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Cablegate: Latvia: Inflation Ticks Up to 9.5 Percent in July

VZCZCXRO5395
RR RUEHAG RUEHAST RUEHDA RUEHDBU RUEHDF RUEHFL RUEHIK RUEHKW RUEHLA
RUEHLN RUEHLZ RUEHPOD RUEHROV RUEHSR RUEHVK RUEHYG
DE RUEHRA #0628 2330808
ZNR UUUUU ZZH
R 210808Z AUG 07
FM AMEMBASSY RIGA
TO RUEHC/SECSTATE WASHDC 4286
INFO RUEHZL/EUROPEAN POLITICAL COLLECTIVE
RUCPDOC/DEPT OF COMMERCE WASHDC
RUEATRS/DEPT OF TREASURY WASHDC

UNCLAS RIGA 000628

SIPDIS

SENSITIVE
SIPDIS

E.O. 12958: N/A
TAGS: ECON EFIN EINV PGOV LG
SUBJECT: LATVIA: INFLATION TICKS UP TO 9.5 PERCENT IN JULY

REF: A) RIGA 166, B) RIGA 497

1. (U) According to Latvia's Central Statistical Bureau (LCSB),
inflation in July increased 1.2 percent since June, bringing annual
inflation up 9.5 percent year-on-year. Latvia's inflation rate is
again the highest in the EU, according to the EU's Eurostat. LCSB
reported higher prices for tobacco products, services related to
housing, heat energy, and fruit had the biggest effect on inflation
in July.

2. (U) Prime Minister Aigars Kalvitis responded to the latest
numbers by pointing to the government's anti-inflation plan
implemented last May (ref B) and said he wants to give the adopted
measures more time to show results. However, a recent drop in the
Prime Minister's popularity may indicate growing impatience and
frustration among Latvians who have been facing ever rising prices.
Food costs have become especially high, up 12.2 percent since July
2006, according to LCSB, and Kalvitis was booed when he appeared at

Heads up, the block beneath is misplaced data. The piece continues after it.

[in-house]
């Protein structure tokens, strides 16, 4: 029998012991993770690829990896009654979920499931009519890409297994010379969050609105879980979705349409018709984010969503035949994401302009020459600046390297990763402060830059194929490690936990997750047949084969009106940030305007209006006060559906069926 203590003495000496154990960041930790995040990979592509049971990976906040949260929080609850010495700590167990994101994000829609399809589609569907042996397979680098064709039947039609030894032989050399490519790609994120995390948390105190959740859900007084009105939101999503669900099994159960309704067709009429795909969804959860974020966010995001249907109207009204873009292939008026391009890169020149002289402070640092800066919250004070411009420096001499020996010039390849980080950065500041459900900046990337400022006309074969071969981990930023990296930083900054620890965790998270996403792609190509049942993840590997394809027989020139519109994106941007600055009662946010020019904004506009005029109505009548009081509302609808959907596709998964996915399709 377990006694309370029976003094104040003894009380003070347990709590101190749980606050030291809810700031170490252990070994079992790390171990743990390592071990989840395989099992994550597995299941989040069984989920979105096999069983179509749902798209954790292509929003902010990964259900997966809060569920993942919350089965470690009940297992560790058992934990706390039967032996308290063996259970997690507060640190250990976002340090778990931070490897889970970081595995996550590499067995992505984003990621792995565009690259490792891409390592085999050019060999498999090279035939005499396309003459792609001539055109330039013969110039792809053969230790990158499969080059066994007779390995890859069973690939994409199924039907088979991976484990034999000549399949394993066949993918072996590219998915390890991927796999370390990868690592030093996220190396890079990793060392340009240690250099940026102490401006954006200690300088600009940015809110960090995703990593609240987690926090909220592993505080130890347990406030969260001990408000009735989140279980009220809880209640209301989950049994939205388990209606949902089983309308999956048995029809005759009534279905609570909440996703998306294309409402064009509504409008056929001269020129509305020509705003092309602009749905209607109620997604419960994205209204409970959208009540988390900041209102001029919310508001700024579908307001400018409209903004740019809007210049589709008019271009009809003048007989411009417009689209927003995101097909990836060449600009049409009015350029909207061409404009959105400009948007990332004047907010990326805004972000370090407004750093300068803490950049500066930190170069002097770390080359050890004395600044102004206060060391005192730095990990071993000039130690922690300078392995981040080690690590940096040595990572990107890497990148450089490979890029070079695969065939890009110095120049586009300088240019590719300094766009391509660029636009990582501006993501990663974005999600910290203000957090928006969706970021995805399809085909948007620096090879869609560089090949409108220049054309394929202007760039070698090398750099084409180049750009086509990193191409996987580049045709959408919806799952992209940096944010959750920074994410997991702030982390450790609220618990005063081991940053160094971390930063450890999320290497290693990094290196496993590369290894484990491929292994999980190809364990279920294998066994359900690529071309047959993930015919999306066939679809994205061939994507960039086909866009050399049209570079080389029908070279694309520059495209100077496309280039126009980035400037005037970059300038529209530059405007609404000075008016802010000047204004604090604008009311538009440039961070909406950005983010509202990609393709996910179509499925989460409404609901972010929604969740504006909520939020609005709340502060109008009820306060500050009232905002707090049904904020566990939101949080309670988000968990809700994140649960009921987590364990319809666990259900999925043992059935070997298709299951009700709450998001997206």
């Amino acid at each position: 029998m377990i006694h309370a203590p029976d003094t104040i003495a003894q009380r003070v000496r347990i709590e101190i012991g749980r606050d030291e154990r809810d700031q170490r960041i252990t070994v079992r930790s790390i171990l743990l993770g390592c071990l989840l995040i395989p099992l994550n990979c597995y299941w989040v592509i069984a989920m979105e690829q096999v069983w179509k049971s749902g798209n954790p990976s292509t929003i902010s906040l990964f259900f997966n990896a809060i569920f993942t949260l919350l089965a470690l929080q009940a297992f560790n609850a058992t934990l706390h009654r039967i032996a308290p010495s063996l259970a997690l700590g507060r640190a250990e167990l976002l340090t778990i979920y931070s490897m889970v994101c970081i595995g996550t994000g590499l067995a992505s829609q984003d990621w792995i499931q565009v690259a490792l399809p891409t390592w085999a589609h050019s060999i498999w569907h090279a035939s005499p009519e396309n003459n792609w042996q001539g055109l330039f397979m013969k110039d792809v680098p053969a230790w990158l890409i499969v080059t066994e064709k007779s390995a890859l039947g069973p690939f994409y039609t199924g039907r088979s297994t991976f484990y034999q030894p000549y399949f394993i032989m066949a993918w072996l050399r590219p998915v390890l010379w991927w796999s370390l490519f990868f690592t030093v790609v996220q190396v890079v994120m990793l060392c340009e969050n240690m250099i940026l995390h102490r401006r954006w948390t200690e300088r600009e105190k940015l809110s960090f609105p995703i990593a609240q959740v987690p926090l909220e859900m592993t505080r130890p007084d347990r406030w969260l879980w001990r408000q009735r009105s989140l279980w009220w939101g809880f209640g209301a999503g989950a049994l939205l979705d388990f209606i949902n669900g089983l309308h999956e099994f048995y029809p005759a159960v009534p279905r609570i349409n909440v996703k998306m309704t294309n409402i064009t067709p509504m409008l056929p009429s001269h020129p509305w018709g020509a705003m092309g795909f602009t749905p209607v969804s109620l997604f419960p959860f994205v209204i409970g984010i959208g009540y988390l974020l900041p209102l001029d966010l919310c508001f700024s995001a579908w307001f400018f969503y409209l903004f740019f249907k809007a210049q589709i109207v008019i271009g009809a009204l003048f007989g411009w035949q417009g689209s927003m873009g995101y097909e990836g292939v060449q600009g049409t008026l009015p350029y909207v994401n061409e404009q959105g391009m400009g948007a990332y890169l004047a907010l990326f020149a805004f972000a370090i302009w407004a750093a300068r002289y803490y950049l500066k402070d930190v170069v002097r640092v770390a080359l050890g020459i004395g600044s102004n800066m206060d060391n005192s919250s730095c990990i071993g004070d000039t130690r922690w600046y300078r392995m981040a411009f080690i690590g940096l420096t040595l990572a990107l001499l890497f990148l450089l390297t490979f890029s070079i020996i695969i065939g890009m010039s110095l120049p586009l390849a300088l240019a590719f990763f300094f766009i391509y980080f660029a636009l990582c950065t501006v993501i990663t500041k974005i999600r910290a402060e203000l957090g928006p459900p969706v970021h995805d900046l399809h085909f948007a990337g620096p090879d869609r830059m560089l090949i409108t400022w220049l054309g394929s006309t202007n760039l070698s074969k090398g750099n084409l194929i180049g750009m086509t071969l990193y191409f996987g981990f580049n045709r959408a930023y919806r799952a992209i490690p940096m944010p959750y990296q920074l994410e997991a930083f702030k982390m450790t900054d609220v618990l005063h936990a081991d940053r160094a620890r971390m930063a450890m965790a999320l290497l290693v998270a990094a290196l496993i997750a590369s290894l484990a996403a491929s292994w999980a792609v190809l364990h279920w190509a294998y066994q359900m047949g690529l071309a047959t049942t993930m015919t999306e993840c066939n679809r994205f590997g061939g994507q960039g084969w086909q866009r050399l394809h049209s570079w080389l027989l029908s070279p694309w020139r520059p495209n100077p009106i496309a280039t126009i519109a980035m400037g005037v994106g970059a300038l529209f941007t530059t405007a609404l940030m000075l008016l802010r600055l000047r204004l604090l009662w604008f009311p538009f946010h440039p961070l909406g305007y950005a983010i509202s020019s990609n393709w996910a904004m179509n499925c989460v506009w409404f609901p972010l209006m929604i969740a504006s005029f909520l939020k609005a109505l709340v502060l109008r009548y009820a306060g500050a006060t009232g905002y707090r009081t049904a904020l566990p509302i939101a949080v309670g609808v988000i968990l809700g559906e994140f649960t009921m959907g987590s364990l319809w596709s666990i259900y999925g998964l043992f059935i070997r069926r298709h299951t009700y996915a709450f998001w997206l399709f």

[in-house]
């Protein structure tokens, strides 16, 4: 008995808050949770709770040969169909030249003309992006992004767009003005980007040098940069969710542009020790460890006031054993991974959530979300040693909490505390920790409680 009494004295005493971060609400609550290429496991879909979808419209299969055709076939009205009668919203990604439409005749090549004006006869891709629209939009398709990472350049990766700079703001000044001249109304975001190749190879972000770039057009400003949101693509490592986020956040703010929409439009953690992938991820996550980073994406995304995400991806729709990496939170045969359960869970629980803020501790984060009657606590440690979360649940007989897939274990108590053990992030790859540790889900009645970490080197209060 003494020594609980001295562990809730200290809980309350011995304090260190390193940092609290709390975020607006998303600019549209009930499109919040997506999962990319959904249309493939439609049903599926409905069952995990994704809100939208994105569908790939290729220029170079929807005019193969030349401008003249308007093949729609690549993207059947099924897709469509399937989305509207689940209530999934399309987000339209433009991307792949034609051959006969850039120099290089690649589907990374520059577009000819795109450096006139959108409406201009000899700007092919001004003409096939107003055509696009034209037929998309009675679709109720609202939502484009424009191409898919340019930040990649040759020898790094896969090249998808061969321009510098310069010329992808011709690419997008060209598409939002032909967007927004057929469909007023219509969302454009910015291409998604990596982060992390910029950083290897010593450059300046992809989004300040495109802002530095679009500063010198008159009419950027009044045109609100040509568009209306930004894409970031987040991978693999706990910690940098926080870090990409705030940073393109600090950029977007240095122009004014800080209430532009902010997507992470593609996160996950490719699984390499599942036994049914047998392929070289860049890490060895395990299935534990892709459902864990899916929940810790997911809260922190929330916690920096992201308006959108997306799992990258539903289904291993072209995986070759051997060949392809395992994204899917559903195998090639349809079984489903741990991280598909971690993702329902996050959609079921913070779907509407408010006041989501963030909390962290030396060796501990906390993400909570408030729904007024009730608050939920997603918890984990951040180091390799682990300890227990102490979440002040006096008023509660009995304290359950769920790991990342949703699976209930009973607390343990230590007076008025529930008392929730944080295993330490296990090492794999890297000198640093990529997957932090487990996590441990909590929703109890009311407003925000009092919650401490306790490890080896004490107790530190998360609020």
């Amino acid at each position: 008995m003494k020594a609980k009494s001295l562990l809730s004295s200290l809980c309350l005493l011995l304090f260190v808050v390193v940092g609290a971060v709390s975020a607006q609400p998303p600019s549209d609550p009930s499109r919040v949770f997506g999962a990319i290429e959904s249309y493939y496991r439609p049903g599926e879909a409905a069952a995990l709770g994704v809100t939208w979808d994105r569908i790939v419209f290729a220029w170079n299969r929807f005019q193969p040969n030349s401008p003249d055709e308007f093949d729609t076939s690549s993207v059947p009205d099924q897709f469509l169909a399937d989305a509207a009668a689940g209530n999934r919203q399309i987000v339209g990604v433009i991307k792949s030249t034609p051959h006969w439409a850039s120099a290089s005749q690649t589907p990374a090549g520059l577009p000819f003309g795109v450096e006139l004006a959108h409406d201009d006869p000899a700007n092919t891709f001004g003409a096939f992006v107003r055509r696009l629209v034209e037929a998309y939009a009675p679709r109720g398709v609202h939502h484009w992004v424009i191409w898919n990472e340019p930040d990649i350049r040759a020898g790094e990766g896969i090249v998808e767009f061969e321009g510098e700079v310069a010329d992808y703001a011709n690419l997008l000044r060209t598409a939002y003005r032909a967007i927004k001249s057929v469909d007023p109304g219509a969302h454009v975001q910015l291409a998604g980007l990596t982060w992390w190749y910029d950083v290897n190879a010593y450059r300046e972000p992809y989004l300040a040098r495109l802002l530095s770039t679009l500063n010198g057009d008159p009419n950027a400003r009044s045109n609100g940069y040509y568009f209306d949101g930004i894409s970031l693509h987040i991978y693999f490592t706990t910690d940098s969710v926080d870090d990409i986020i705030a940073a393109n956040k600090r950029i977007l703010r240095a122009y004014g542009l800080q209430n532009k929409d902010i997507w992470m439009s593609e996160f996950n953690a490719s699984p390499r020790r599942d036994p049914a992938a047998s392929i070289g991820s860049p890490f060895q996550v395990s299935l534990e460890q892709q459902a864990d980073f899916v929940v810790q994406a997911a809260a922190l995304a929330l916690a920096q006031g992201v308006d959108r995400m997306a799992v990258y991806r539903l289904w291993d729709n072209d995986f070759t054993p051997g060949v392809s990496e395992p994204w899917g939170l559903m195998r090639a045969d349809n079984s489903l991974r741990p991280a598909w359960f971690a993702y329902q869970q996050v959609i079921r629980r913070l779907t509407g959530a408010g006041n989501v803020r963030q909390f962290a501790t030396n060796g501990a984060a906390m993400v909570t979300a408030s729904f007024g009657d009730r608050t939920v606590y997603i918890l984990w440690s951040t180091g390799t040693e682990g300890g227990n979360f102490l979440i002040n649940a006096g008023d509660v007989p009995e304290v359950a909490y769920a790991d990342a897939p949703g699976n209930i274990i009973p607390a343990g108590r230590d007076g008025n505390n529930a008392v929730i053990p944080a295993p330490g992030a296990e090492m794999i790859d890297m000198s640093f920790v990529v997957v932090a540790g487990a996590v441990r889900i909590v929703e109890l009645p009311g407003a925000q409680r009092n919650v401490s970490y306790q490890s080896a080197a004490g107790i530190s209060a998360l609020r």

a basketball game against Lithuania on August 4, something that no
one can remember happening to a Latvian leader in recent years.

3. (SBU) Kalvitis faces two economic mileposts. One is the
September adoption of the mid-year budget review. While the budget
currently shows a roughly 500 million dollar surplus, there will be
political pressure--especially from public education and health care
sector workers--to spend some of it, despite the inflationary
effect. Our contacts in the bureaucracy, though, say that they are
being pressured to keep spending down. The second is the December
parliamentary vote on the head of the Bank of Latvia. Current
governor Ilmars Rimsevics wants to keep his job, but rumors have
surfaced in the press that the PM may wish to see a less independent
governor. Rimsevics, who has publicly supported the government's
anti-inflation plan but in meetings with the embassy has admitted
that the plan was the bare minimum the government could credibly
propose, is well respected in international financial circles and
his removal would do little to address rating agencies' concerns
about the Latvian economy. President Valdis Zatlers has publicly
supported the re-election of Rimsevics.

4. (SBU) Comment: The economic news is starting to bite politically
and Kalvitis, who has a very laissez faire approach to economic
issues, is going to find himself under increasing political pressure
to counter his own instincts and adopt a more austere position for
the government in the economy. He is likely to continue to delay
the hard choices as long as possible, gambling that people would
prefer inflation to a hard landing. End Comment.

SELDOWITZ

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